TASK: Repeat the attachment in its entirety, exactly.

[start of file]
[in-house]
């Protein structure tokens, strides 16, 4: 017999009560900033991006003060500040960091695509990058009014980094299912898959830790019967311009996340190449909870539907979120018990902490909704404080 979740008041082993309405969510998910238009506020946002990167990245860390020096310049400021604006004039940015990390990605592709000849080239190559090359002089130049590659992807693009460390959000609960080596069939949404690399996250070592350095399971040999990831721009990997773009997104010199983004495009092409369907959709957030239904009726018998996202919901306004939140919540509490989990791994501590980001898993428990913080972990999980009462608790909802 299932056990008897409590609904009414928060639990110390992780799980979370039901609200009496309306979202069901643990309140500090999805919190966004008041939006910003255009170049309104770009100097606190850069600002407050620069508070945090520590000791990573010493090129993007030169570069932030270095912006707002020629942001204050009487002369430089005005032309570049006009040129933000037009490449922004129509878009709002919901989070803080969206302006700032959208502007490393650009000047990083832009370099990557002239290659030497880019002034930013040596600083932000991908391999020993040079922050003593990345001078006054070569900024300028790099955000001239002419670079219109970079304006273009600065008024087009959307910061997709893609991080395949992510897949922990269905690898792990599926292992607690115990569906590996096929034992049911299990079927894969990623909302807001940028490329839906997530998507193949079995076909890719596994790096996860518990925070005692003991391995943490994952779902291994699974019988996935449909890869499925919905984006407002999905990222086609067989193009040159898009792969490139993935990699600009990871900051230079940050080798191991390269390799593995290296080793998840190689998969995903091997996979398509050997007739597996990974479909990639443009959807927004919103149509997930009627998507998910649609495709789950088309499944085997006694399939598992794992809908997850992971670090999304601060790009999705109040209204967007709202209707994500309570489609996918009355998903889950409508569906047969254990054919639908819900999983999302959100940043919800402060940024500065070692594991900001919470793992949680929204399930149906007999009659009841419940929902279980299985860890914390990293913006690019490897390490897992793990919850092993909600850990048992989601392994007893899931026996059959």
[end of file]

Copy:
[in-house]
């Protein structure tokens, strides 16, 4: 017999009560900033991006003060500040960091695509990058009014980094299912898959830790019967311009996340190449909870539907979120018990902490909704404080 979740008041082993309405969510998910238009506020946002990167990245860390020096310049400021604006004039940015990390990605592709000849080239190559090359002089130049590659992807693009460390959000609960080596069939949404690399996250070592350095399971040999990831721009990997773009997104010199983004495009092409369907959709957030239904009726018998996202919901306004939140919540509490989990791994501590980001898993428990913080972990999980009462608790909802 299932056990008897409590609904009414928060639990110390992780799980979370039901609200009496309306979202069901643990309140500090999805919190966004008041939006910003255009170049309104770009100097606190850069600002407050620069508070945090520590000791990573010493090129993007030169570069932030270095912006707002020629942001204050009487002369430089005005032309570049006009040129933000037009490449922004129509878009709002919901989070803080969206302006700032959208502007490393650009000047990083832009370099990557002239290659030497880019002034930013040596600083932000991908391999020993040079922050003593990345001078006054070569900024300028790099955000001239002419670079219109970079304006273009600065008024087009959307910061997709893609991080395949992510897949922990269905690898792990599926292992607690115990569906590996096929034992049911299990079927894969990623909302807001940028490329839906997530998507193949079995076909890719596994790096996860518990925070005692003991391995943490994952779902291994699974019988996935449909890869499925919905984006407002999905990222086609067989193009040159898009792969490139993935990699600009990871900051230079940050080798191991390269390799593995290296080793998840190689998969995903091997996979398509050997007739597996990974479909990639443009959807927004919103149509997930009627998507998910649609495709789950088309499944085997006694399939598992794992809908997850992971670090999304601060790009999705109040209204967007709202209707994500309570489609996918009355998903889950409508569906047969254990054919639908819900999983999302959100940043919800402060940024500065070692594991900001919470793992949680929204399930149906007999009659009841419940929902279980299985860890914390990293913006690019490897390490897992793990919850092993909600850990048992989601392994007893899931026996059959």